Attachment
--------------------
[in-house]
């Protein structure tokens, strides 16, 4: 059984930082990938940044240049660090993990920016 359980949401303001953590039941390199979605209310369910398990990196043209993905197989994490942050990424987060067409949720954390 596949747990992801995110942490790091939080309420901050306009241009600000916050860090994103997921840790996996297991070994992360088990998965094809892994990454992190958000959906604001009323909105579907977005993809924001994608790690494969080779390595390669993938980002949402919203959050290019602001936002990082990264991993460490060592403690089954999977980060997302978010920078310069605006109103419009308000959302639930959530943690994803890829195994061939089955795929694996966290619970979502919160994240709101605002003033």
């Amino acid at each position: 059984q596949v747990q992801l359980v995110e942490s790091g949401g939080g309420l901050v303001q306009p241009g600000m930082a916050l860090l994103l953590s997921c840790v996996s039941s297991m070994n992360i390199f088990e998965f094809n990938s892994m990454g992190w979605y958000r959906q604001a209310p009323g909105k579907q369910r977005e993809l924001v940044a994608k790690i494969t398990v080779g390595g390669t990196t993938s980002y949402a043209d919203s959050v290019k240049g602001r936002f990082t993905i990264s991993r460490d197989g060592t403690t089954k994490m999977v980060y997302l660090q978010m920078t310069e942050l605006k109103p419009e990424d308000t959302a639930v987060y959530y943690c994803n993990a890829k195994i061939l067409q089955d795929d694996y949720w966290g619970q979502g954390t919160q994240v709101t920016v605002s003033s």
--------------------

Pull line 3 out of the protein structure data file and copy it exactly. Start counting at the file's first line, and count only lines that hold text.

């Amino acid at each position: 059984q596949v747990q992801l359980v995110e942490s790091g949401g939080g309420l901050v303001q306009p241009g600000m930082a916050l860090l994103l953590s997921c840790v996996s039941s297991m070994n992360i390199f088990e998965f094809n990938s892994m990454g992190w979605y958000r959906q604001a209310p009323g909105k579907q369910r977005e993809l924001v940044a994608k790690i494969t398990v080779g390595g390669t990196t993938s980002y949402a043209d919203s959050v290019k240049g602001r936002f990082t993905i990264s991993r460490d197989g060592t403690t089954k994490m999977v980060y997302l660090q978010m920078t310069e942050l605006k109103p419009e990424d308000t959302a639930v987060y959530y943690c994803n993990a890829k195994i061939l067409q089955d795929d694996y949720w966290g619970q979502g954390t919160q994240v709101t920016v605002s003033s």